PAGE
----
Some Bandwagons Are Worth Jumping On
Posted On March 28, 2010
I’m not a bandwagon girl.
I’m not sure exactly why; it’s nothing that’s been planned. But for some reason, the more accolades a movie, or book, or TV show receives, the less interested I become.
Need some examples? Okay, let’s see . . .
- Titanic? Never saw it. (And no desire to.)
- On a related note, I’d rather do almost anything than listen to a Celine Dion song in its entirety.
- The Bachelor (or The Bachelorette, or The Bachelor Dog, or any other offshoot of The Bachelor) have never been on in our house. I would choose a documentary about the production of string over The Bachelor. I can’t even stand to sit through a commercial.
- I’ve also never watched Dancing with the Stars. I have nothing against the show; I just have no desire to see it. Ditto with Glee.
- Oprah doesn’t do it for my either. I think she is very generous, but I don’t agree with other aspects of her platform, and I just don’t get into her talk show. And it’s a rare Oprah Book Club pick that I will read and enjoy. Most of the time, the Oprah endorsement on a book cover acts as a repellent for me. Just not my kind of read. (An exception: To Kill a Mockingbird. I’m with her all the way on that one.)
- I didn’t know who Jon & Kate (or their eight) were until they were getting divorced.
- I can’t think of anything that could get me to read Twilight or see any of the movies. Sorry, people.
I’m not trying to be some sort of snob, I’m really not. It’s just that my tastes usually do not resemble those of the status quo.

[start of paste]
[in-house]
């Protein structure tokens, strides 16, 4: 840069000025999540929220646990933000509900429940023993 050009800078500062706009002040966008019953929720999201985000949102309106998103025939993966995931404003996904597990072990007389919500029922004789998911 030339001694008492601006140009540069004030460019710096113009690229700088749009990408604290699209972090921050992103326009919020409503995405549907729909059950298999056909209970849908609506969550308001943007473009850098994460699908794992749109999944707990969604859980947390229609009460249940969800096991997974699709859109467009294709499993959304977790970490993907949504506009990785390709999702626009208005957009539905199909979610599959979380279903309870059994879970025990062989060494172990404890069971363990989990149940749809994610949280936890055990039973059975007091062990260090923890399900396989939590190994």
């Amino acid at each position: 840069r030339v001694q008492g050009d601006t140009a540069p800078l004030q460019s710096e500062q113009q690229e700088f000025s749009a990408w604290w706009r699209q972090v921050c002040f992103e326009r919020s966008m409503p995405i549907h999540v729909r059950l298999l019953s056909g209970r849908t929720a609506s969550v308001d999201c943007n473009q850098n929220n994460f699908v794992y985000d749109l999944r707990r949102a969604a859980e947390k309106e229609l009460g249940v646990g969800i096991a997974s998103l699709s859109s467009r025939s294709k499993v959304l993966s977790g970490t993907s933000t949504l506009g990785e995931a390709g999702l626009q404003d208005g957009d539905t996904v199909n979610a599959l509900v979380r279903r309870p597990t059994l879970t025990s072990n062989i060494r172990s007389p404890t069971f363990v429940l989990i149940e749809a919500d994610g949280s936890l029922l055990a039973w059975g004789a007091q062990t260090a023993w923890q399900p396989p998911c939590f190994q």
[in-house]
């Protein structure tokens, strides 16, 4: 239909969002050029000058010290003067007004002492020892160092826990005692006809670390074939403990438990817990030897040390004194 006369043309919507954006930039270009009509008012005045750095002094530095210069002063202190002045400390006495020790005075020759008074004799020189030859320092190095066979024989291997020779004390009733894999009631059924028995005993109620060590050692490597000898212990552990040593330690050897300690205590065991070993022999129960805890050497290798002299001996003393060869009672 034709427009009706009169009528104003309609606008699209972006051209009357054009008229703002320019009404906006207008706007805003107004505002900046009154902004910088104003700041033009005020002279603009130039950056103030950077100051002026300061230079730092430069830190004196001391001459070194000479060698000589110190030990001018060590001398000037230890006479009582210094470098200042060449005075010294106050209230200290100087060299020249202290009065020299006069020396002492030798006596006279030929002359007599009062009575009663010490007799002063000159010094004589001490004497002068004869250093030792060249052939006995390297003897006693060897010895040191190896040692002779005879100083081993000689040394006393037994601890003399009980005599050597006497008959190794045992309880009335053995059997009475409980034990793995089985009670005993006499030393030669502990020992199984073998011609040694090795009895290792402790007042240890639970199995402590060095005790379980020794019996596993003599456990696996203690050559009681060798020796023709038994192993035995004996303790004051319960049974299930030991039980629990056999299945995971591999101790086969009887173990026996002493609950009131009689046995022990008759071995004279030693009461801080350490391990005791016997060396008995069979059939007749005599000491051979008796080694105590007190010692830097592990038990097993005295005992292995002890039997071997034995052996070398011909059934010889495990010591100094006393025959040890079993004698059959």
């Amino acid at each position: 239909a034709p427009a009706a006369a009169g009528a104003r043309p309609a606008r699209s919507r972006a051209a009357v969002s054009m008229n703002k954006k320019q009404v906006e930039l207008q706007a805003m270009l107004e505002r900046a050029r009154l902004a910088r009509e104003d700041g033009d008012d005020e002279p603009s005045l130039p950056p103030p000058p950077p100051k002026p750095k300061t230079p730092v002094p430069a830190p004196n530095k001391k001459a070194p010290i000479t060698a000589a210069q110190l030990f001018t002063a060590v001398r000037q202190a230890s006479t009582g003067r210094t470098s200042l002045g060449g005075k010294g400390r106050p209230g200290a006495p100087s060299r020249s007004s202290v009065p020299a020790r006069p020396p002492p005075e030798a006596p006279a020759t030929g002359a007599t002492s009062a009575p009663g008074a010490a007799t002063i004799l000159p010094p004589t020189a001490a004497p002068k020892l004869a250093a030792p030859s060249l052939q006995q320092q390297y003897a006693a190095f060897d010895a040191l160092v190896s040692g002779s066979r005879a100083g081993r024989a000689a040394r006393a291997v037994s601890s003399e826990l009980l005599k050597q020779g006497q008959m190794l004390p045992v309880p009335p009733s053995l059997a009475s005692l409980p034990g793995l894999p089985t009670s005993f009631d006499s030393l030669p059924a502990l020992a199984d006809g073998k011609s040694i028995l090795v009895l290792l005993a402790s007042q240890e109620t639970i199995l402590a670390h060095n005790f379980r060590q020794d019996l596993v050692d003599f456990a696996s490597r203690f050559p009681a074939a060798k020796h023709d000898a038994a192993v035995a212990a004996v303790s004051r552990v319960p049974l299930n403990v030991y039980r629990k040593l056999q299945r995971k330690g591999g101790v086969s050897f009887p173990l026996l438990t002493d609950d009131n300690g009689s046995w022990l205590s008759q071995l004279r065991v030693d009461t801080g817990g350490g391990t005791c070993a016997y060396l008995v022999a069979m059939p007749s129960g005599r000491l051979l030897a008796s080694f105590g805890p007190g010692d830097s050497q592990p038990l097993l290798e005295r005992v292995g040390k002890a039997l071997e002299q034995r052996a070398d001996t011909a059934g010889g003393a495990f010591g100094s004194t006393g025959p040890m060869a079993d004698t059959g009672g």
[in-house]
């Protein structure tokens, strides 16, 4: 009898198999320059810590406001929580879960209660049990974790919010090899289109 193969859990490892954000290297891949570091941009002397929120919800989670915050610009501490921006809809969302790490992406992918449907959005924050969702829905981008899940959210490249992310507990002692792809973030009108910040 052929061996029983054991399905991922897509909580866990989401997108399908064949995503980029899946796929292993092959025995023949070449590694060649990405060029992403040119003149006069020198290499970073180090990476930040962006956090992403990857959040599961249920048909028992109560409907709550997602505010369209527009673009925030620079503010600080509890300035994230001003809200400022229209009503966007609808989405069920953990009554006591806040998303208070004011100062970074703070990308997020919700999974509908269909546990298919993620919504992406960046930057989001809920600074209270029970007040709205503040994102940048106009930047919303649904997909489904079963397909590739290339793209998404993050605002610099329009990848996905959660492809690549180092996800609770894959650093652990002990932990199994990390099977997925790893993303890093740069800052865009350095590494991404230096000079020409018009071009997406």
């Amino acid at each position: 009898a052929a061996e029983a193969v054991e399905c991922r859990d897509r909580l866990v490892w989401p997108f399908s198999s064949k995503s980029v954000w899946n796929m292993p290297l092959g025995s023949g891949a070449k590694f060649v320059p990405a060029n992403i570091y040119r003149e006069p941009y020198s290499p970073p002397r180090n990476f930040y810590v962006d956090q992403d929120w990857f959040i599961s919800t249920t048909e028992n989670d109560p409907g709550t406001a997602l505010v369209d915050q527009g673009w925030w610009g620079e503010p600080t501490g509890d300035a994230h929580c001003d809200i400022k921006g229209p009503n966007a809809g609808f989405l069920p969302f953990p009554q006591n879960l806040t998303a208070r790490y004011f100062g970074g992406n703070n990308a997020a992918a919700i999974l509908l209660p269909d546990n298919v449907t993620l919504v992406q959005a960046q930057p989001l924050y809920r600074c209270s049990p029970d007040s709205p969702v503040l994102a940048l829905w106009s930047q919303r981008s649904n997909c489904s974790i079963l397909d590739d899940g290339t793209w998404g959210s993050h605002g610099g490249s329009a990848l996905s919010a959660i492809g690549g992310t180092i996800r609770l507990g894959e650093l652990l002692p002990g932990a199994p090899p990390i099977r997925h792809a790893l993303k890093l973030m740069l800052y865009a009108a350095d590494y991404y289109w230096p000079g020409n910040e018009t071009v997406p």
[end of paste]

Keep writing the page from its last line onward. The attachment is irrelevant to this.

In other words, I’m just weird.
There are, however, exceptions to my bandwagon ban. I have read all of the Harry Potter books and loved them, I like to watch American Idol, and I recently began watching the first season of Lost. (I will never, ever catch up, though!)
And, this week, I finally read The Shack.
My mom read it and then ordered it for my two sisters and I because she liked it so much. And it was actually a book I’d been wanting to read, but just hadn’t gotten around to yet. After finishing it in record-breaking time for this slow meticulous reader, I have to say, I’m very glad I read it.
Being an English major and an editor by trade, I had to send the literary critic in my head on vacation while I was reading so I didn’t get bogged down in the quality of the writing itself and could instead focus on the message and the story. Because based on literary merit alone, The Shack is not a great book. Transitions, dialogue, sentence structure—they aren’t going to earn this novel a Pulitzer Prize. But the message and story are so amazing that it doesn’t matter.
There’s no question in my mind that the story was divinely inspired. Coincidentally (or not), I’m in the midst of Rick Warren’s 40 Days of Love study through my church, and I’m reading the book that accompanies the study, The Relationship Principles of Jesus by Tom Holladay. It was as if The Shack brought to life the descriptions and explanations of God’s love that are the focus of the study. They naturally go together. Just like peas n’ carrots.
If you’ve read The Shack, what did you think? And if you haven’t, are you planning on reading it, or are you bandwagon avoider as well?